Ross and Herman note that the algorithms “promis[e] to deliver personalized care and better outcomes” but advocates say that “in many cases they do the exact opposite — spitting out recommendations that fail to adjust for a patient’s individual circumstances and conflict with basic rules on what Medicare plans must cover.”
Echoing the experience of the Center and other consumer advocates, providers report that the use of these tools hamper their ability to care for their patients. The report states: “[i]n interviews, doctors, medical directors, and hospital administrators described increasingly frequent Medicare Advantage payment denials for care routinely covered in traditional Medicare. Many said their attempts to get explanations are met with blank stares and refusals to share more information. The black box of the AI has become a blanket excuse for denials.”
The report also highlights the lack of oversight and regulation of such tools that plans rely on to make critical coverage decisions. Ross and Herman state that their investigation:
found that, for all of AI’s power to crunch data, insurers with huge financial interests are leveraging it to help make life-altering decisions with little independent oversight. AI models used by physicians to detect diseases such as cancer, or suggest the most effective treatment, are evaluated by the Food and Drug Administration. But tools used by insurers in deciding whether those treatments should be paid for are not subjected to the same scrutiny, even though they also influence the care of the nation’s sickest patients.
As noted in the STAT report, CMS has proposed to take some action to address the improper use of these tools:
regulators do not monitor these algorithms for fairness or accuracy, but the industry-wide blowback has forced the government to consider acting. Federal Medicare officials proposed new rules in December that say Medicare Advantage insurers can’t deny coverage “based on internal, proprietary, or external clinical criteria not found in traditional Medicare coverage policies.” Insurers also would have to create a “utilization management committee” that reviews their practices every year.
As discussed in this CMA Alert (Feb. 16, 2023), the Center submitted extensive comments to this proposed rule, including with respect to MA plans’ use of prior authorization and the growing use of algorithmic coverage determination software or tools analyzed in the STAT report (see pp. 12-27). The comment period just closed on another proposed rule that addresses prior authorization and interoperability in Medicare Advantage, Medicaid, the Children’s Health Insurance Program (CHIP), and Qualified Health Plans (QHPs) sold through the Affordable Care Act (ACA) Marketplaces. While the former focused primarily on the substance of MA prior authorization, the latter focused more on process, or procedure across several federal health insurance programs. The Center also submitted comments to this proposed rule, drafted in collaboration with other advocacy organizations.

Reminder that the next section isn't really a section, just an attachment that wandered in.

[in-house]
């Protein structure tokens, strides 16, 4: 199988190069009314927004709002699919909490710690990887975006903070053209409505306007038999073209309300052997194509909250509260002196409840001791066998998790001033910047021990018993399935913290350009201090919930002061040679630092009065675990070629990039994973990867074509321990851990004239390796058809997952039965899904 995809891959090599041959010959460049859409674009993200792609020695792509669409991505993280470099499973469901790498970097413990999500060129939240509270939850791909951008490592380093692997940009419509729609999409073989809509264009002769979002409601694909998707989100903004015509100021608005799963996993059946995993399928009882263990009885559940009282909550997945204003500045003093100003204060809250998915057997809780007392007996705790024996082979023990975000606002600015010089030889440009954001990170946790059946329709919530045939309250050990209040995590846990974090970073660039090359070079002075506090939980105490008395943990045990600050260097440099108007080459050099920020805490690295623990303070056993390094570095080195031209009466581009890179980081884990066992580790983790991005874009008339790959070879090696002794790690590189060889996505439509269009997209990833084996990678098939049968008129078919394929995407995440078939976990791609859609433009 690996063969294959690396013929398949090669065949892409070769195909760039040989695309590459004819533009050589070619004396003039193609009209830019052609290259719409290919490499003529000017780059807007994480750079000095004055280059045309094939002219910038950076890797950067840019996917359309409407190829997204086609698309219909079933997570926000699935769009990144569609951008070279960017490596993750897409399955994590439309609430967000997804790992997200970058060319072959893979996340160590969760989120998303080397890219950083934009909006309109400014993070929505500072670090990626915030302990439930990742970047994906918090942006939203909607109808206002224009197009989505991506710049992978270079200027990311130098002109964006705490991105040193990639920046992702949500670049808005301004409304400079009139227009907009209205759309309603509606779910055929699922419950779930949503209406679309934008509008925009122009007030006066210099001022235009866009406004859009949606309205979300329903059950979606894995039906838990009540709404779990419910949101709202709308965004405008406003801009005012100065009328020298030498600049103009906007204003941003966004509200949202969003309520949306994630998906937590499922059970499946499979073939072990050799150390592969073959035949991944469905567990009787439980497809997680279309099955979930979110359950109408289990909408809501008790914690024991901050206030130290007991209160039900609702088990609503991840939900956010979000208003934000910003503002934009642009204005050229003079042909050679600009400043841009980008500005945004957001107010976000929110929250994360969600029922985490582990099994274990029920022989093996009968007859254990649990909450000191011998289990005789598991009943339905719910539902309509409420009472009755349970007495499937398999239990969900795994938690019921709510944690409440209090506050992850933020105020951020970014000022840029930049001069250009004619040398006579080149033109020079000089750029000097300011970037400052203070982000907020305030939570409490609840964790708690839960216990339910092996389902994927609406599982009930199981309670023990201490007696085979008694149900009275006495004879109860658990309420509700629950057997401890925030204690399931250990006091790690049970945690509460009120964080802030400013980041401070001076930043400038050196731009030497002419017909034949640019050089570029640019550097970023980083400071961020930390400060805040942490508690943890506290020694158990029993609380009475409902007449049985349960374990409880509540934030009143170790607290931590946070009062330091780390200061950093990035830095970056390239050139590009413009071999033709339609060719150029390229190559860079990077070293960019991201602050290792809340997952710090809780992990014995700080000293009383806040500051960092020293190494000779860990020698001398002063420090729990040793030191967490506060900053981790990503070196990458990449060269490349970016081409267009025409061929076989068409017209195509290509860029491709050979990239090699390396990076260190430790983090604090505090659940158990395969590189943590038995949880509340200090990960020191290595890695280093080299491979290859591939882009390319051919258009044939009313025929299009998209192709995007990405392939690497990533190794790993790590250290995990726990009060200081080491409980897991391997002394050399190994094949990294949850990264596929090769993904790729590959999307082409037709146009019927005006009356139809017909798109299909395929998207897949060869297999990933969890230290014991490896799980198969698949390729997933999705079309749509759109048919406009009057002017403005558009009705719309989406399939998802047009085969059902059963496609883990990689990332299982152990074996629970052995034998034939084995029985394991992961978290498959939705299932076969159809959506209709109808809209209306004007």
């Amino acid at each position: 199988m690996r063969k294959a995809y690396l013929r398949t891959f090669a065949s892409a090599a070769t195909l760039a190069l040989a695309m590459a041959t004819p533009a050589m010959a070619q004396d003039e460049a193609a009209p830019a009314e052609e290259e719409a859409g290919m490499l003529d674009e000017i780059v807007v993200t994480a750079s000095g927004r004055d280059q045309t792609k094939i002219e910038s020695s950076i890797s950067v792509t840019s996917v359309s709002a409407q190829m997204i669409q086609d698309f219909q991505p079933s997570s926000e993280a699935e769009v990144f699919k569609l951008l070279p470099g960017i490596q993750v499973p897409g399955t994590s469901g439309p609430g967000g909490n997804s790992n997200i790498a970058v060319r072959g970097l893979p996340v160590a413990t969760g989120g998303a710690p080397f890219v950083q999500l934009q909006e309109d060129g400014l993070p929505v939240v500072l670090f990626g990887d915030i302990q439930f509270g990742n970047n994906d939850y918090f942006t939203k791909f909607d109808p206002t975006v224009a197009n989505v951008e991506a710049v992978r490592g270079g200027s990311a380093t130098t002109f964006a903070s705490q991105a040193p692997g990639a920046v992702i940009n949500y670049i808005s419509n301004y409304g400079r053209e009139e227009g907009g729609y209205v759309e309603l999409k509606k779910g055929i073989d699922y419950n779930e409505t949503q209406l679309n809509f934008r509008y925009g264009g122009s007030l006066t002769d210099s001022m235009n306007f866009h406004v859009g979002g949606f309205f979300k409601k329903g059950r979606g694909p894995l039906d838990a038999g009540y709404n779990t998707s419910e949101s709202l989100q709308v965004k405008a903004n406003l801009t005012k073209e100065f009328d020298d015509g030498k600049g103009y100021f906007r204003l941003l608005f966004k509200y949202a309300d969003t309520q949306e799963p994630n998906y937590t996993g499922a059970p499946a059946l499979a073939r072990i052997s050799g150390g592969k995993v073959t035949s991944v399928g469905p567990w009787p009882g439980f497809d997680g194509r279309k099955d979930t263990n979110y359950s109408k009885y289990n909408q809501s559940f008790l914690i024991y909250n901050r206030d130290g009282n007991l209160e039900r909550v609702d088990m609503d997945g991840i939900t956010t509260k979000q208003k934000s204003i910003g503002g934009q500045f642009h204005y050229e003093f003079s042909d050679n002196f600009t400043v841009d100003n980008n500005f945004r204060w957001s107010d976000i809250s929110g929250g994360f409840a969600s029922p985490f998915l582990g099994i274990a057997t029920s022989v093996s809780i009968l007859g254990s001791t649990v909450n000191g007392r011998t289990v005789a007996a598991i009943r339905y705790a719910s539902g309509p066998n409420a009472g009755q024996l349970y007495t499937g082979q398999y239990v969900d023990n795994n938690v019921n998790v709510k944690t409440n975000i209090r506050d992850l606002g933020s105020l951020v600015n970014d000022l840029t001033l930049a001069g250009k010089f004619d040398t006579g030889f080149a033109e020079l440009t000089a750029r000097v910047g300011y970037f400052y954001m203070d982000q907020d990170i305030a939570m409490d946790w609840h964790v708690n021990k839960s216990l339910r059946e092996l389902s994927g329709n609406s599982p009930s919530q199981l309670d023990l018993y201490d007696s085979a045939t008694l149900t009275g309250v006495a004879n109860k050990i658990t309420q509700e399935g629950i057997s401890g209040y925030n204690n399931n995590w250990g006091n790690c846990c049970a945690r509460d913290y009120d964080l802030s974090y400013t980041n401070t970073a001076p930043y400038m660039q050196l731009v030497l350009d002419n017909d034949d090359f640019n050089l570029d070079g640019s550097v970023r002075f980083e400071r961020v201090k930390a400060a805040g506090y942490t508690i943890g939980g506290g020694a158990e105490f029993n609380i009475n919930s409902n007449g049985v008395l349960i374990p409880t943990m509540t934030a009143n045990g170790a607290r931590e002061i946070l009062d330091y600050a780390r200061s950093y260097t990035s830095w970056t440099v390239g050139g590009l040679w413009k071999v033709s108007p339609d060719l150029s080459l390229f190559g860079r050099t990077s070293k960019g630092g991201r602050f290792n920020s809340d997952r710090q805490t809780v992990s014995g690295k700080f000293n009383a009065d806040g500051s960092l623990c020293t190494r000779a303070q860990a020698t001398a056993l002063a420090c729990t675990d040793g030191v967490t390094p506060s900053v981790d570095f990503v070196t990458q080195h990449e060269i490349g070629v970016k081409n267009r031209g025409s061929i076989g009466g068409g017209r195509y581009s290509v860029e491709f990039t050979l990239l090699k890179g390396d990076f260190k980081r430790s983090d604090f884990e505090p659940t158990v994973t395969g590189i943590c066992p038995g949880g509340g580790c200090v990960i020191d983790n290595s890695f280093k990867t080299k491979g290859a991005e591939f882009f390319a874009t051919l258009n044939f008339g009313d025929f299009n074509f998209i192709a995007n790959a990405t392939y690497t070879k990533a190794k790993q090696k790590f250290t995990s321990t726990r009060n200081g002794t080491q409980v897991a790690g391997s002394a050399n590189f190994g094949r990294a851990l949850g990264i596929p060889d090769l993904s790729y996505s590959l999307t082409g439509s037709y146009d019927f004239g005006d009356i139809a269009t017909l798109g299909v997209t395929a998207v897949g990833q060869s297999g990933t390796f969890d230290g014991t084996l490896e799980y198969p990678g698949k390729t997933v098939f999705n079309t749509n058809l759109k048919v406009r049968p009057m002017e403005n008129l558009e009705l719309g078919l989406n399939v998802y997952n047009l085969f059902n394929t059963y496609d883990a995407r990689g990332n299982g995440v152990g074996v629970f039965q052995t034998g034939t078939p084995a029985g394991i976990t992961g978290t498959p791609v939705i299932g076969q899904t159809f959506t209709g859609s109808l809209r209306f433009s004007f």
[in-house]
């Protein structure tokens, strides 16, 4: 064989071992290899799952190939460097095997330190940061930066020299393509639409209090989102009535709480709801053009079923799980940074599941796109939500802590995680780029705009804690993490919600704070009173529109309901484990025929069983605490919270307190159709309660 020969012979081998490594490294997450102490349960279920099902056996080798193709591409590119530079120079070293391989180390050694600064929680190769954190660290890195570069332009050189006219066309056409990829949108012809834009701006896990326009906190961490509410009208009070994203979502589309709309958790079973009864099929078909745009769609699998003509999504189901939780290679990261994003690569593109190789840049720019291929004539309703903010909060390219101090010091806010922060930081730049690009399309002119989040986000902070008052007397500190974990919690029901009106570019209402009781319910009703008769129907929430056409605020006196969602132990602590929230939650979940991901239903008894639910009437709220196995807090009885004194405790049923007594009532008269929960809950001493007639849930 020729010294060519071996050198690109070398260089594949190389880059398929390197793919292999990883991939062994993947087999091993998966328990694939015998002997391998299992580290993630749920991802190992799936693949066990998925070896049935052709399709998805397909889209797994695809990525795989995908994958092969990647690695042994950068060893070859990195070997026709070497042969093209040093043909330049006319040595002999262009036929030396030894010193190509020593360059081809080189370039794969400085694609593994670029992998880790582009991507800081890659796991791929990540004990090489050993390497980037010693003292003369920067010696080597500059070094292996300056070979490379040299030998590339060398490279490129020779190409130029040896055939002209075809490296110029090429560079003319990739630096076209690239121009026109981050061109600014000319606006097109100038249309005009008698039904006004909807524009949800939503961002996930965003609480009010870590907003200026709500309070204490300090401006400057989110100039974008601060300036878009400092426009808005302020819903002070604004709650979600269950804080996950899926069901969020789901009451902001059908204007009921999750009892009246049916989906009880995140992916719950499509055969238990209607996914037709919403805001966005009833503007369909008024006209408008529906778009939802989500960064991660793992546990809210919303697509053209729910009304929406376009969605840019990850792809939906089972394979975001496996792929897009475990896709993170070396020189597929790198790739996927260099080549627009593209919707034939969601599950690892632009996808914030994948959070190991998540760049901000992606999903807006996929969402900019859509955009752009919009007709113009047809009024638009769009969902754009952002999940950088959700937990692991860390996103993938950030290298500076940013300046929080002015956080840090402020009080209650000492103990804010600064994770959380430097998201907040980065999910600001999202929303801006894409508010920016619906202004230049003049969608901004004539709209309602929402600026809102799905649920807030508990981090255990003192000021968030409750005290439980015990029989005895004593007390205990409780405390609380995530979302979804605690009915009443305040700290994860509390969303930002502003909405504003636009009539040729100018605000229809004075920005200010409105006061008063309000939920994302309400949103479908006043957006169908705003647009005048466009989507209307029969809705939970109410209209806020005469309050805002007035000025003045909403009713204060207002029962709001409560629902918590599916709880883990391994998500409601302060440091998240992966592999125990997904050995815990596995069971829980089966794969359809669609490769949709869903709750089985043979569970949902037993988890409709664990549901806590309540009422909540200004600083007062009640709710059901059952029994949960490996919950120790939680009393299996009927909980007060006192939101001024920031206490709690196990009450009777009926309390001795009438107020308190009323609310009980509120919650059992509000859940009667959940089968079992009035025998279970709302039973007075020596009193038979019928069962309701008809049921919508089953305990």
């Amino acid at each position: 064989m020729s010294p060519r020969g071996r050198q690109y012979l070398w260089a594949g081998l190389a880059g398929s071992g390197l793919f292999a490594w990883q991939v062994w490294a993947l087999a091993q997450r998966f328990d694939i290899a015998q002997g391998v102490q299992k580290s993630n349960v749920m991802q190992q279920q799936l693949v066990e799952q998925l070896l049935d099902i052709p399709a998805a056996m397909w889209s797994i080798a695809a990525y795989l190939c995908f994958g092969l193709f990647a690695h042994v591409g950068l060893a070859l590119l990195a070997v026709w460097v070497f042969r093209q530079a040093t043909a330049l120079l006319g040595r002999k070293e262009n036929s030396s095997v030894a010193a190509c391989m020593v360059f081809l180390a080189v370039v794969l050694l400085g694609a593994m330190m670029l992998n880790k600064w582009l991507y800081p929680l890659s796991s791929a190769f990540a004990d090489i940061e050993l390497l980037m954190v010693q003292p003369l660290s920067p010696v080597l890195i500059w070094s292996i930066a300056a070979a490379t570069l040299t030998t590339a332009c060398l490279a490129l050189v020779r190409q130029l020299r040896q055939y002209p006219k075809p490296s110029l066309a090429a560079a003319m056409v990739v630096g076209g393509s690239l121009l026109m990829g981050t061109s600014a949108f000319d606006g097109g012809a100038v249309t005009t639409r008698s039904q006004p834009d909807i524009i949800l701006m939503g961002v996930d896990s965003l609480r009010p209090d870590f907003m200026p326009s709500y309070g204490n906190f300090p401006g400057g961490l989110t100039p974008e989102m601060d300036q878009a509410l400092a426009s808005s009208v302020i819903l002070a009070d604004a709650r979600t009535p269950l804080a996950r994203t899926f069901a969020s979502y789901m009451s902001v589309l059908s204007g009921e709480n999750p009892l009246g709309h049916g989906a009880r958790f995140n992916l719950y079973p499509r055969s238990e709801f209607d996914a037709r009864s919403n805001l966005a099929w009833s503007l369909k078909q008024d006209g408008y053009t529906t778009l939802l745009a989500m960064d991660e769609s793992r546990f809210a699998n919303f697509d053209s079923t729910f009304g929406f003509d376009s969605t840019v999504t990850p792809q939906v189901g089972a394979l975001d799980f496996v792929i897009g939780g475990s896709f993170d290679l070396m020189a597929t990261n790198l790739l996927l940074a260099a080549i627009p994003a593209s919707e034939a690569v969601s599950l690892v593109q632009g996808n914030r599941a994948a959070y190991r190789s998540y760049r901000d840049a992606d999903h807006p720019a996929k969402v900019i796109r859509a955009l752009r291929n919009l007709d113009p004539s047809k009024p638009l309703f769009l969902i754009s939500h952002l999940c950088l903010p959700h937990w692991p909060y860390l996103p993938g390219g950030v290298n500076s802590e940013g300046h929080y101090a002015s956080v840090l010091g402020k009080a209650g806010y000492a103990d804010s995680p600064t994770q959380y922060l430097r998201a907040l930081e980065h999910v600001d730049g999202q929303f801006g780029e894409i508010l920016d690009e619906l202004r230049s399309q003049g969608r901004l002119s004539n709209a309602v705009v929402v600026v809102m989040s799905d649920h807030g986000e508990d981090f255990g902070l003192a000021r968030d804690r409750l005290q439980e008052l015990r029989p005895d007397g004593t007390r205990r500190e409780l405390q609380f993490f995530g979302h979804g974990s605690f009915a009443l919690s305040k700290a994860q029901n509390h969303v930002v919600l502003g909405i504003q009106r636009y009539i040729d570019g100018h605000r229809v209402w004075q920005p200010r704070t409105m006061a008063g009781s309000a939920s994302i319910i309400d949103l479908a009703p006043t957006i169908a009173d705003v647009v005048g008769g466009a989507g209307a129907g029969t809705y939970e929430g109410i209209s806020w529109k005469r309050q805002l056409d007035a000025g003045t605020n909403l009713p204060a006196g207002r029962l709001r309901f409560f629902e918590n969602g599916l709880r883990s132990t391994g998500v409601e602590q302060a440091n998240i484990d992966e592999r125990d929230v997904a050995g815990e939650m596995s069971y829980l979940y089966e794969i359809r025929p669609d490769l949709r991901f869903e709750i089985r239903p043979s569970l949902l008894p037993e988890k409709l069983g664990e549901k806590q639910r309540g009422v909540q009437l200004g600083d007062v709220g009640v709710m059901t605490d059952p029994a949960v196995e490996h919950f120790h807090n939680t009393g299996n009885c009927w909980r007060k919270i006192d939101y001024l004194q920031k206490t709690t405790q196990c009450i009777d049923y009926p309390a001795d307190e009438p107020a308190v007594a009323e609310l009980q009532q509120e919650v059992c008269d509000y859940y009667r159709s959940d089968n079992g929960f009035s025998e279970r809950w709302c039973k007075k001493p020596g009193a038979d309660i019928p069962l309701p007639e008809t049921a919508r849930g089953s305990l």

The contents of these rules, when finalized, will determine to what extent CMS is going to regulate the use of these AI tools. Given that there are already rules in place that prohibit MA plans from using coverage criteria that is more strict than traditional Medicare, oversight and enforcement will be key. The current regulatory structure, including plan fines and other compliance measures, does not seem to deter such plan behavior, and when sanctions are levied, they are small enough to be treated as the cost of doing business for MA plans. Penalties must be strengthened in order to provide a meaningful deterrence for plans.
MA Industry Still Lobbying to Protect Their Profit